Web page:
The trouble with leftist academics is they secretly admire the censorship of totalitarian states, rather than the tolerance and open debate which should be encouraged by all western universities.

      40

      • #
        Mari C

        The more I think about, the more I want to take that class just to annoy the believers. Waste of money, waste of time, maybe, but the lovely satisfaction of poking their little bubbles every time class met would be cathartic. And I would be proud of failing that class.

        00

    • #
  • #
    pat

    ***dissenting opinions! lol.

    31 Aug: SMH: Peter Hannam: Climate Change Authority’s key report ‘neglects to join the dots’, critic says
    The Climate Change Authority has backed off its commitment to assess the full implications of the Paris climate accord in its latest report, a move critics say departs from the study’s original terms of reference.
    The authority, now dominated by appointments made by the Turnbull government, on Wednesday released its third report of a special review into the climate policies Australia should take after the climate summit in France in late 2015..
    “They have neglected to join the dots on the carbon budget, and have neglected the full implications of the Paris agreement,” John Connor, chief executive of The Climate Institute, said…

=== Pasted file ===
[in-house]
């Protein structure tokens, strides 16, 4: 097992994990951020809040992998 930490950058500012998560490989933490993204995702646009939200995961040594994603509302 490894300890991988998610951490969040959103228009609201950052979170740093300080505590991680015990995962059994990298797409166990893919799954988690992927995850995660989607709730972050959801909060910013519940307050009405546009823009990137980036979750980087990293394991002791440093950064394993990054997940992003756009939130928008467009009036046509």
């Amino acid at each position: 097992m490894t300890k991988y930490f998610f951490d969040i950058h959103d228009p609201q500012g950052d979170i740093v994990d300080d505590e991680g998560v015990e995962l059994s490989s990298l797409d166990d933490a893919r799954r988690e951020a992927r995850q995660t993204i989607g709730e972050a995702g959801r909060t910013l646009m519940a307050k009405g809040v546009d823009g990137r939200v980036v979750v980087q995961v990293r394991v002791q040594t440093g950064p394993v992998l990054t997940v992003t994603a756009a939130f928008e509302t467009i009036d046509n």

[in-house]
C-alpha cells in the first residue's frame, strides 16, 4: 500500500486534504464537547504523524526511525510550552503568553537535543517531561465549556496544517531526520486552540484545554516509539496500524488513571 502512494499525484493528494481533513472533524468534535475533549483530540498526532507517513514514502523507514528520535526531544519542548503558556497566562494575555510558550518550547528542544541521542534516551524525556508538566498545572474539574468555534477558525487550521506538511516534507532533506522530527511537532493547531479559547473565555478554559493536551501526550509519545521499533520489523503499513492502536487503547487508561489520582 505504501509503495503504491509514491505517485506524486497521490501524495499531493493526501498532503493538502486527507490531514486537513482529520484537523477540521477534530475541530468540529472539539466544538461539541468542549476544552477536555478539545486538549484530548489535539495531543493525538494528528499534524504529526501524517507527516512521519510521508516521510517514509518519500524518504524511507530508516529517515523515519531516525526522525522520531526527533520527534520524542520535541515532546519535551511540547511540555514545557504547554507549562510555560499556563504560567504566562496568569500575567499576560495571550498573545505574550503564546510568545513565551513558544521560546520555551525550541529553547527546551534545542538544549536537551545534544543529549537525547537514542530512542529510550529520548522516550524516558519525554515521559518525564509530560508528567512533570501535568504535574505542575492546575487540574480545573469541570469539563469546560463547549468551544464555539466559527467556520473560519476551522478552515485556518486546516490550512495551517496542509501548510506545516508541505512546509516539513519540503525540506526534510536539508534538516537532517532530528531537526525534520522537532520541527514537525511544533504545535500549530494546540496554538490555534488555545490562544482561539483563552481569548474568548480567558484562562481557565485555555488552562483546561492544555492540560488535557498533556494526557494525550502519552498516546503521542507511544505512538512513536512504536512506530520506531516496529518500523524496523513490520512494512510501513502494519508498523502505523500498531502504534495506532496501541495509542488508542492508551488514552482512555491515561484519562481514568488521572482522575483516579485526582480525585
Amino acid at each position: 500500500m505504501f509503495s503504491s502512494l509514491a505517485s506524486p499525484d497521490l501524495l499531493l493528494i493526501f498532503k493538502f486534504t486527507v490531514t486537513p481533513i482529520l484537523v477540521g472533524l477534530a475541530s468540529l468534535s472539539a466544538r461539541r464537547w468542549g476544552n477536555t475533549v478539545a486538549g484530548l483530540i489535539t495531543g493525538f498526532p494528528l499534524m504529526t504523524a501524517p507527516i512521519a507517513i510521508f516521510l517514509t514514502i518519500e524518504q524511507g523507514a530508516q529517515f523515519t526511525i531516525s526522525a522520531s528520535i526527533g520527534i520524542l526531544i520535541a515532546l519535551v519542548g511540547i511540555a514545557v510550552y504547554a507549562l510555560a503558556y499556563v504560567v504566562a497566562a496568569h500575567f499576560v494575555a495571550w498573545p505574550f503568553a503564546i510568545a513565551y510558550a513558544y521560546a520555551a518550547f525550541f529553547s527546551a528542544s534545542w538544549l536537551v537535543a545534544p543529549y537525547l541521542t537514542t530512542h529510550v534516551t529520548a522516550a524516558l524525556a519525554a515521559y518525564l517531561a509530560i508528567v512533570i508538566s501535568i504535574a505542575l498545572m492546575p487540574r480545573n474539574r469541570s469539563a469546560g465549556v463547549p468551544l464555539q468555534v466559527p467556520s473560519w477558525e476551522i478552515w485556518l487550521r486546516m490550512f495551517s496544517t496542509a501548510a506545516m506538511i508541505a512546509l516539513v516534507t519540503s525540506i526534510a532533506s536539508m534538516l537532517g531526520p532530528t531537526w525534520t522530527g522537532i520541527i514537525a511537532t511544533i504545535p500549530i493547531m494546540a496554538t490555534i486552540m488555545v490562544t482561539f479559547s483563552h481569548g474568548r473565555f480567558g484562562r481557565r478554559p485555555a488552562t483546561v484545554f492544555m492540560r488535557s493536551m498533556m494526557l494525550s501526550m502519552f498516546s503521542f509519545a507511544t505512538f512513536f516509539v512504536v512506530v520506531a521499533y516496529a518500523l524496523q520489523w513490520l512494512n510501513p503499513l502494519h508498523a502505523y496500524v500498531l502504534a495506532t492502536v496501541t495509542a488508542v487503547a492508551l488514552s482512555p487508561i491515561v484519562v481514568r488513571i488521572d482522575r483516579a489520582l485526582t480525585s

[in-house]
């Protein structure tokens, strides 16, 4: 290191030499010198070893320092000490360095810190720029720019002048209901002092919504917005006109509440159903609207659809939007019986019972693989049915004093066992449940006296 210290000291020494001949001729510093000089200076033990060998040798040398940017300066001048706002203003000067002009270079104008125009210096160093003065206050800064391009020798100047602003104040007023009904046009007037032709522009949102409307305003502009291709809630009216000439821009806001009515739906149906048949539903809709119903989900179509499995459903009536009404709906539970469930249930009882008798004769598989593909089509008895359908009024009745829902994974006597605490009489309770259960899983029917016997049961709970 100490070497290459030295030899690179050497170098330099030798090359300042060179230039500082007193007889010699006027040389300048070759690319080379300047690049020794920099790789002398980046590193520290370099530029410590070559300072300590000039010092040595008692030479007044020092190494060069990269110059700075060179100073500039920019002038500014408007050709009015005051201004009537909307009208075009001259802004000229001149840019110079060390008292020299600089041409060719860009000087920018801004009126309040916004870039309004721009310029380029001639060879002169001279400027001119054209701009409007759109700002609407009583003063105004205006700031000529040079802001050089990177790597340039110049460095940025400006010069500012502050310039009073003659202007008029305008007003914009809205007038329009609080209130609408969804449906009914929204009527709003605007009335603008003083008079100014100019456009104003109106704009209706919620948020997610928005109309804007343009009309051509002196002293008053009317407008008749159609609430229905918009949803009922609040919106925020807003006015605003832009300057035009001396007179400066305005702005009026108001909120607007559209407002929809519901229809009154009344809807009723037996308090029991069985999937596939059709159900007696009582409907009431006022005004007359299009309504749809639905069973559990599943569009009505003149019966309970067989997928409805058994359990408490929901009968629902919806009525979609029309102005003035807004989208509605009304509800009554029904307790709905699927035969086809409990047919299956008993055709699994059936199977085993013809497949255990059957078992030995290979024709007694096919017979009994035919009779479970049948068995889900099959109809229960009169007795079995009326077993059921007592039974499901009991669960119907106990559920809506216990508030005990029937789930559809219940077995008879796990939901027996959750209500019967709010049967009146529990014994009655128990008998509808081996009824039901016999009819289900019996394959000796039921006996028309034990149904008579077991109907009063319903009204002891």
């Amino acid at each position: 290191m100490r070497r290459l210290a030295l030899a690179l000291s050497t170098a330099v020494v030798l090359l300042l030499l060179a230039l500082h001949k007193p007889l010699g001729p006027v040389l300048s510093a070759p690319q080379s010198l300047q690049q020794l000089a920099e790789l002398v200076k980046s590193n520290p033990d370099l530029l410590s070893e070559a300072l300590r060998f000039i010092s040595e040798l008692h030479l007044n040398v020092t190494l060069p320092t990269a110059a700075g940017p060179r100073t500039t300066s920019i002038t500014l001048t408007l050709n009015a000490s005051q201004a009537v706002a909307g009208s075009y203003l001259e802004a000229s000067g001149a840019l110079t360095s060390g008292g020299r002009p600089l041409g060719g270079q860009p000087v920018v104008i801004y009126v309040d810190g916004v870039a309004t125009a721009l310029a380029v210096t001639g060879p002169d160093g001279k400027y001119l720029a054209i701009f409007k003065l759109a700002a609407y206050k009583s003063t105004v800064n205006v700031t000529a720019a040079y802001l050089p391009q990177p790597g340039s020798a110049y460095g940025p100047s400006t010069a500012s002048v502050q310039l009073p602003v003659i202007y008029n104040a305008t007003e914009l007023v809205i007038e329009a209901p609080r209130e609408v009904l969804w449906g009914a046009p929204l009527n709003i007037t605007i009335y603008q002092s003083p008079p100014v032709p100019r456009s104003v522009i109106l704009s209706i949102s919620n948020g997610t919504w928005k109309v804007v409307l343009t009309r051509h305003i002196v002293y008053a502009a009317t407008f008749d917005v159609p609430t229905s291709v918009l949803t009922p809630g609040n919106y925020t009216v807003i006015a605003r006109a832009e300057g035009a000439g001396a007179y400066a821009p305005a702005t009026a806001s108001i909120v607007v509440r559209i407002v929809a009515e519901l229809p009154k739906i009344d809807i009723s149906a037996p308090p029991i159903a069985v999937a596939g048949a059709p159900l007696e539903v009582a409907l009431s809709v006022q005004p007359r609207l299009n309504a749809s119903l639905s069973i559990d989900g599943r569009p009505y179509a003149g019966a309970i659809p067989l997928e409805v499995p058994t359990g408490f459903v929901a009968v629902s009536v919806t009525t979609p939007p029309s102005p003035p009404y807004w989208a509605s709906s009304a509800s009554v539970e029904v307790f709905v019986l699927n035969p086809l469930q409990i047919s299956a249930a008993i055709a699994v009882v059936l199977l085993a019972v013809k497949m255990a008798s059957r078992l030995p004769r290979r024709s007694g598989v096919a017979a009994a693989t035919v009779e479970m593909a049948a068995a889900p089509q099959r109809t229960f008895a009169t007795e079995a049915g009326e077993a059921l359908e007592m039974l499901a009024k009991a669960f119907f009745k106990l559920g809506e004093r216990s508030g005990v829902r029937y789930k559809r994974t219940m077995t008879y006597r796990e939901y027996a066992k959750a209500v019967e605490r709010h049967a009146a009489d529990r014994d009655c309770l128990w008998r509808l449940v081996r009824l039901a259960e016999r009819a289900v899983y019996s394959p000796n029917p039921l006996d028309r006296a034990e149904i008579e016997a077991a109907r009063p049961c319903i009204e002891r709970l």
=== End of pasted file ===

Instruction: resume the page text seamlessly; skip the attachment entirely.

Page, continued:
***In an unprecedented move, two of the authority’s 10 members – climate scientist David Karoly and public ethics professor Clive Hamilton – plan to release a dissent report within days to highlight their disagreements with the final study…
    The five-year terms of the three holdovers from the Gillard-government era – Professors Karoly and Hamilton, and University of Queensland economics professor John Quiggin – expire in July 2017.
    http://www.smh.com.au/environment/climate-change/climate-change-authoritys-key-report-neglects-to-join-the-dots-critic-says-20160830-gr52kc.html

    is the following a substitute for the much-touted ratification of the Paris Agreement?
    piece ends with last year’s IMF imagined subsidy figures, so doubt there’s anything to this story:

    31 Aug: SouthChinaMorningPost: Li Jing: China, US set to release review of each other’s fossil fuel subsidies in historic move at G20 summit
    The cross-checking system between world’s two worst carbon polluters will be the first time Beijing has allowed another nation to review its domestic energy subsidies
    China and the United States – the world’s two largest economies and worst carbon polluters – are expected to make public a cross-checking of each other’s fossil fuel subsidies at the G20 summit in Hangzhou this weekend, people familiar with the matter say…
    While the real impact may be small, it signifies that China will, on a limited basis, allow the US to influence its domestic energy subsidies, in a major gesture to the US and the world that China is taking climate change seriously…
    On Tuesday, insurers with US$1.2 trillion under management called on G20 leaders to set a timetable to phase out subsidies for fossil fuels by 2020, calling climate change “the mother of all risks” to business and society…
    http://www.scmp.com/news/china/policies-politics/article/2011376/china-us-expected-release-peer-reviews-each-others

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    Windorah….Anna Bligh; this woman’s got like the political ‘kiss-of-death’ touch when it comes to choosing projects to praise and defend.